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Adaptive Limiter in an instrument channel?


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I know the adaptive limiter should be used during mastering, but is there any reason I shouldn't add one to an instrument channel to avoid clipping. If this is reasonable, where would I place the limiter in regards to the reverb effect? ( before or after)

Thank you

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Another good reason not to use it as a normal insert on an instrument track is that it induces latency.

The best way to understand is experiment: try inserting an AdL on all your tracks (with the default 3 dB 'extra gain' setting) you'll notice two things: very high loudness that will probably "aurally strangle" the listener, and latencies that will make it hard to impossible to record anything with correct timing.

The only 'valid' reason to do it is because of the sound it imparts, as the honourable reverend has already pointed out.

Bottom line: once you now why certain 'rules' are there, you're free to break them. The AdLimiter could well 'sculpt' a synth sound just to where you couldn't get it via the synth itself. Although the humble Compressor (no extra latency!) could probably achieve pretty much the same, in a more predictable and less CPU-costly way.

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Thanks guys!

I probably should have been somewhat clearer, but never the less you guys have helped.

First off, I'm recording a Pedal Steel Guitar (rather than a instr, track).

I'm the last instrument to the track to be added. Vocals and band are done.

What is presenting the challenge is the way a Pedal Steel operates.

The PSG has a volume pedal that is constantly in use. This volume pedal is always moving with this instrument because the volume pedal on a PSG is the means of achieving it's sustain.

With the volume pedal and PSG; I'm going from completely fading out to sustaining as long as possible by applying full throttle to the volume pedal.

I've never used the gain plug. Don't even know where that thing is, but i'll give that a go today.

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The gain plug-in just works in the same way as the channel fader, only you can insert it between channel inserts, so it doesn't sound like it will help you in this case (but for future reference, it's in the Utilities menu).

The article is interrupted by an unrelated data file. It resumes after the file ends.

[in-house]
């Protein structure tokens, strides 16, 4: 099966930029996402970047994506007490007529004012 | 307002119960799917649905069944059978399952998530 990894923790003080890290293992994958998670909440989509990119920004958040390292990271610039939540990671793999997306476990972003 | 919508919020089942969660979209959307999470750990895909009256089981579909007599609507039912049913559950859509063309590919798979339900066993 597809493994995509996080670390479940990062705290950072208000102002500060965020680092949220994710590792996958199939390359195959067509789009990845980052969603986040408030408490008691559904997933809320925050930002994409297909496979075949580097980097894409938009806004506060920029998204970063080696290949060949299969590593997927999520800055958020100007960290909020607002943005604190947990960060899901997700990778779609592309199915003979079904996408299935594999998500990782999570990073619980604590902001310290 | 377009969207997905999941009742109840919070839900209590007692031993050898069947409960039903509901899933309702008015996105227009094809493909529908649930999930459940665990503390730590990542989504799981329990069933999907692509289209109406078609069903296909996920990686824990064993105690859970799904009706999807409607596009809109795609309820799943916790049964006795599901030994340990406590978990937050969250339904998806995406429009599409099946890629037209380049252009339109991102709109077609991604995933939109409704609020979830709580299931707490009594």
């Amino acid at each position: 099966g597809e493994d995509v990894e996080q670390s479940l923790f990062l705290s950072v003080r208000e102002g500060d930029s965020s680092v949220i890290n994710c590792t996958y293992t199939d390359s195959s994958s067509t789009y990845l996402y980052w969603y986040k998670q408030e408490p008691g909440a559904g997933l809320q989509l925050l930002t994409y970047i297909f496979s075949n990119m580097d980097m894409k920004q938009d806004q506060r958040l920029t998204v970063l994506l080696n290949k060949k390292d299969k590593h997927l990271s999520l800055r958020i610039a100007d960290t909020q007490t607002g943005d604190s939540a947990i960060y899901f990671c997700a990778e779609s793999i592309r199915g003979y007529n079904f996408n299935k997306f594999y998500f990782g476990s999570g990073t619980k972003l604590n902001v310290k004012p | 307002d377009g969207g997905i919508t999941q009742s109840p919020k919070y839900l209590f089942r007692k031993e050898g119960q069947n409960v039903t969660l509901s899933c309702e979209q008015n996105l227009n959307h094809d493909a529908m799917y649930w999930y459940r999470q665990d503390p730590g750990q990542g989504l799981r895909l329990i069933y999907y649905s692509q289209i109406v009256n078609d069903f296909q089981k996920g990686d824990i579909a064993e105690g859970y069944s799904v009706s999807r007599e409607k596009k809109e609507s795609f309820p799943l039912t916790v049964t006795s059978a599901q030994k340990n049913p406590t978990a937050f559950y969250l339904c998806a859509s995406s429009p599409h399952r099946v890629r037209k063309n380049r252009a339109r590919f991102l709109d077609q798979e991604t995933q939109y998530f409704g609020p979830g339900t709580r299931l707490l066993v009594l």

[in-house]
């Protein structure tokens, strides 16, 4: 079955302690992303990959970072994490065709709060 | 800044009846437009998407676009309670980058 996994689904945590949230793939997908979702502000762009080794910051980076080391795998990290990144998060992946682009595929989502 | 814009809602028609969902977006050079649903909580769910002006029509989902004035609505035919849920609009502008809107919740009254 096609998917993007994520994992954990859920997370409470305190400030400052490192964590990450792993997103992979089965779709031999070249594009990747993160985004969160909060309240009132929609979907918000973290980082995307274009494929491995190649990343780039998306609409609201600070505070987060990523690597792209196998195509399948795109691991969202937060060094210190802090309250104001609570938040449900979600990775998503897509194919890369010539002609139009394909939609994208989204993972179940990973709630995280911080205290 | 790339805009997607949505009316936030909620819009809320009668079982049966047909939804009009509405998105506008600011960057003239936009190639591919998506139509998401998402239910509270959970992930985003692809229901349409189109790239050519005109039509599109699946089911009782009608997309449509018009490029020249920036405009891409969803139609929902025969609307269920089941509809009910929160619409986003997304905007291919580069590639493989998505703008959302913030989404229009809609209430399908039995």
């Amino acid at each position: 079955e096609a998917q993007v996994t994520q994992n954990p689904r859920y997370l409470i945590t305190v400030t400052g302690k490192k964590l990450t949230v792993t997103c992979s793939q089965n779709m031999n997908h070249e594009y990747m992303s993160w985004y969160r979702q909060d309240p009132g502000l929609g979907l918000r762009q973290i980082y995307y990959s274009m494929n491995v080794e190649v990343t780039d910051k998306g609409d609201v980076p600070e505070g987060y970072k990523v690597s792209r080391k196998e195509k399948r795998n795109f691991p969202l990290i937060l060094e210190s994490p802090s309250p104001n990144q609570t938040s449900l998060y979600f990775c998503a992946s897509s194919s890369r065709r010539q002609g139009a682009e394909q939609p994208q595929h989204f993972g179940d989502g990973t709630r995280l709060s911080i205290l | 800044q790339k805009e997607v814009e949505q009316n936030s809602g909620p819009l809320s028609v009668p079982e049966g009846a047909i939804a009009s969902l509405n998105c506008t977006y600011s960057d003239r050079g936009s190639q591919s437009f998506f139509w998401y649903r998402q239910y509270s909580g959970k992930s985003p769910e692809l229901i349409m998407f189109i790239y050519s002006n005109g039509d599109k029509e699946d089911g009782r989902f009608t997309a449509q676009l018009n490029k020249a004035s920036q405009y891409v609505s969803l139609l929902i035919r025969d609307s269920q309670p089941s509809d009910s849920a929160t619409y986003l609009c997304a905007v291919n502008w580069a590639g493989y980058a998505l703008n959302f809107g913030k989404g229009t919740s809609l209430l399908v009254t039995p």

If you need to reduce the dynamic range of a part, then most likely compression is what you need.


Also, don't ever be afraid to lower the faders on every other channel!

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Compressors are the worst with Pedal Steel and so it was also true here.

Compressors whether live or in the studio effect PSG tone.

It's ok, if your going for anything but pure old time country PSG.

I stuck a limiter on the channel, seems to help, but need to work with some settings.


Concerning the channel strip; signal paths of effect processors usually have a recommend path from instrument to amp/mixer.

Is the bottom slot for effects closest to amp or the top slot?

Thanks again

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Yes, signal path is top to bottom.


Everything affects tone, including limiters.


But with a compressor, you can set it up to work pretty much like a limiter, if catching a few stray peaks is your goal, but with gentler settings that affect the tone less.


Personally, if I wanted transparent taming of dynamics with Logic plug-ins, I'd employ subtle use of the Logic compressor's platinum circuit (if it's still called that in Logic X?) over the limiter or adaptive limiter any day.

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There seems to be a lot of misunderstanding about compressors.

Very true, especially amongst PSG'rs .

What would be correct settings to get this Compressor to act like a Limiter?


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Not sure if I'm following you.

My understanding is that you want to record the Pedal Steel and use a limiter as a precaution against clipping.

The problem is that all digital plug-ins are working after conversion has taken place and will not help you in avoiding a clipped audio file.




I presumed Reed was talking about going into the red after recording, to keep up with the levels already set in mix :shock:


Did I make an ass out of u and me?

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I don't really get why the instrument cannot simply be recorded clean, "as is", without any 'preprocessing'; 24 bit provides ample room for the full dynamic range of any instrument (or better: of our hearing), and if the dynamic range of the recording is too wide to fit in a mix, you can always compress (or upwards expand) it afterwards.
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